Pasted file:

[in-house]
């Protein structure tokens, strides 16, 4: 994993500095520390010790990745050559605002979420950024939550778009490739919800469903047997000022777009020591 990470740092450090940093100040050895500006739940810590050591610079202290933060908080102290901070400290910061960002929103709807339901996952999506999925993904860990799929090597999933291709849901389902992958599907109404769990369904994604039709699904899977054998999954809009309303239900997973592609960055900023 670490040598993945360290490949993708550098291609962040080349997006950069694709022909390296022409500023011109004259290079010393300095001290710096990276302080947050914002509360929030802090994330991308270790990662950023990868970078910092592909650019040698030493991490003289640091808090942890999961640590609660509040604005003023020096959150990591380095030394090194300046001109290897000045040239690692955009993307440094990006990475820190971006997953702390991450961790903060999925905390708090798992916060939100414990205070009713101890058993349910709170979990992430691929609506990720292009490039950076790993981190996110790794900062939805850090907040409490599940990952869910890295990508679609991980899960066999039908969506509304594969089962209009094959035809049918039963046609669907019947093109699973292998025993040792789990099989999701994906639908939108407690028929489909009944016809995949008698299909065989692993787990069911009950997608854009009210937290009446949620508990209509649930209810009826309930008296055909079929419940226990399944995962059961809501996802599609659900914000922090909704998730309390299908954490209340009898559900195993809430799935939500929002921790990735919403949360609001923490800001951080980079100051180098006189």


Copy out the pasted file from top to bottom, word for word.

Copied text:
[in-house]
């Protein structure tokens, strides 16, 4: 994993500095520390010790990745050559605002979420950024939550778009490739919800469903047997000022777009020591 990470740092450090940093100040050895500006739940810590050591610079202290933060908080102290901070400290910061960002929103709807339901996952999506999925993904860990799929090597999933291709849901389902992958599907109404769990369904994604039709699904899977054998999954809009309303239900997973592609960055900023 670490040598993945360290490949993708550098291609962040080349997006950069694709022909390296022409500023011109004259290079010393300095001290710096990276302080947050914002509360929030802090994330991308270790990662950023990868970078910092592909650019040698030493991490003289640091808090942890999961640590609660509040604005003023020096959150990591380095030394090194300046001109290897000045040239690692955009993307440094990006990475820190971006997953702390991450961790903060999925905390708090798992916060939100414990205070009713101890058993349910709170979990992430691929609506990720292009490039950076790993981190996110790794900062939805850090907040409490599940990952869910890295990508679609991980899960066999039908969506509304594969089962209009094959035809049918039963046609669907019947093109699973292998025993040792789990099989999701994906639908939108407690028929489909009944016809995949008698299909065989692993787990069911009950997608854009009210937290009446949620508990209509649930209810009826309930008296055909079929419940226990399944995962059961809501996802599609659900914000922090909704998730309390299908954490209340009898559900195993809430799935939500929002921790990735919403949360609001923490800001951080980079100051180098006189």